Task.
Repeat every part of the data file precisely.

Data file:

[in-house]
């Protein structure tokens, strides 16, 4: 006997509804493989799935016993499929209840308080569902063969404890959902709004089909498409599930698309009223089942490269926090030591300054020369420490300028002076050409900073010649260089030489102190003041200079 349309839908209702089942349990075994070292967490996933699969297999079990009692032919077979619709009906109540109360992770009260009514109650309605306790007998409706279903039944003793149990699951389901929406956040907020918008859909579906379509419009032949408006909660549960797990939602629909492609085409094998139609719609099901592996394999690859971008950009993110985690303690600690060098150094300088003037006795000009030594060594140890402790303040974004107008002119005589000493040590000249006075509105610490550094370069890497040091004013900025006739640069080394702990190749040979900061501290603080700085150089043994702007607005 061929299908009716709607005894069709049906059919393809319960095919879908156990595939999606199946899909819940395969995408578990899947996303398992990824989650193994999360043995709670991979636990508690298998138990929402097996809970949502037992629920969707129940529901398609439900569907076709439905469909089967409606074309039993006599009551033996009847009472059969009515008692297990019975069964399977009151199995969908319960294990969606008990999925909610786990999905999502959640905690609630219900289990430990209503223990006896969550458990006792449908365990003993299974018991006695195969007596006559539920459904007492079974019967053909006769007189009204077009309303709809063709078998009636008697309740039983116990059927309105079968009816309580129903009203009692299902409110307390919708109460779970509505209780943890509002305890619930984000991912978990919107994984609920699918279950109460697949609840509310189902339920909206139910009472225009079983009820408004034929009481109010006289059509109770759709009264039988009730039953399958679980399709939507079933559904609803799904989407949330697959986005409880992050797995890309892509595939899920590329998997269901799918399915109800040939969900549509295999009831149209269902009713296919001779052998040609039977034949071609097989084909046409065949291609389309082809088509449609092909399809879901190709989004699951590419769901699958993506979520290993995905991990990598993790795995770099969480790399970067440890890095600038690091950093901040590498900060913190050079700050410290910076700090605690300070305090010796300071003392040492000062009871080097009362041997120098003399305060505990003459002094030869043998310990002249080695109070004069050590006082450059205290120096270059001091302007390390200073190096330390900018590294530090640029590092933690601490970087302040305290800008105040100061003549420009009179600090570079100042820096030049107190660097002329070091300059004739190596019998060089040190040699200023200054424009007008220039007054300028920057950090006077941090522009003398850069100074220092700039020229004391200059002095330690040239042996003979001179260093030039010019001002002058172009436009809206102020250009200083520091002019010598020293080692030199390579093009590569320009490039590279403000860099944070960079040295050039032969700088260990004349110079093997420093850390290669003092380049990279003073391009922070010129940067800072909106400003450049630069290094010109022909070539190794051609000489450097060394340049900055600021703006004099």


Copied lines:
[in-house]
């Protein structure tokens, strides 16, 4: 006997509804493989799935016993499929209840308080569902063969404890959902709004089909498409599930698309009223089942490269926090030591300054020369420490300028002076050409900073010649260089030489102190003041200079 349309839908209702089942349990075994070292967490996933699969297999079990009692032919077979619709009906109540109360992770009260009514109650309605306790007998409706279903039944003793149990699951389901929406956040907020918008859909579906379509419009032949408006909660549960797990939602629909492609085409094998139609719609099901592996394999690859971008950009993110985690303690600690060098150094300088003037006795000009030594060594140890402790303040974004107008002119005589000493040590000249006075509105610490550094370069890497040091004013900025006739640069080394702990190749040979900061501290603080700085150089043994702007607005 061929299908009716709607005894069709049906059919393809319960095919879908156990595939999606199946899909819940395969995408578990899947996303398992990824989650193994999360043995709670991979636990508690298998138990929402097996809970949502037992629920969707129940529901398609439900569907076709439905469909089967409606074309039993006599009551033996009847009472059969009515008692297990019975069964399977009151199995969908319960294990969606008990999925909610786990999905999502959640905690609630219900289990430990209503223990006896969550458990006792449908365990003993299974018991006695195969007596006559539920459904007492079974019967053909006769007189009204077009309303709809063709078998009636008697309740039983116990059927309105079968009816309580129903009203009692299902409110307390919708109460779970509505209780943890509002305890619930984000991912978990919107994984609920699918279950109460697949609840509310189902339920909206139910009472225009079983009820408004034929009481109010006289059509109770759709009264039988009730039953399958679980399709939507079933559904609803799904989407949330697959986005409880992050797995890309892509595939899920590329998997269901799918399915109800040939969900549509295999009831149209269902009713296919001779052998040609039977034949071609097989084909046409065949291609389309082809088509449609092909399809879901190709989004699951590419769901699958993506979520290993995905991990990598993790795995770099969480790399970067440890890095600038690091950093901040590498900060913190050079700050410290910076700090605690300070305090010796300071003392040492000062009871080097009362041997120098003399305060505990003459002094030869043998310990002249080695109070004069050590006082450059205290120096270059001091302007390390200073190096330390900018590294530090640029590092933690601490970087302040305290800008105040100061003549420009009179600090570079100042820096030049107190660097002329070091300059004739190596019998060089040190040699200023200054424009007008220039007054300028920057950090006077941090522009003398850069100074220092700039020229004391200059002095330690040239042996003979001179260093030039010019001002002058172009436009809206102020250009200083520091002019010598020293080692030199390579093009590569320009490039590279403000860099944070960079040295050039032969700088260990004349110079093997420093850390290669003092380049990279003073391009922070010129940067800072909106400003450049630069290094010109022909070539190794051609000489450097060394340049900055600021703006004099």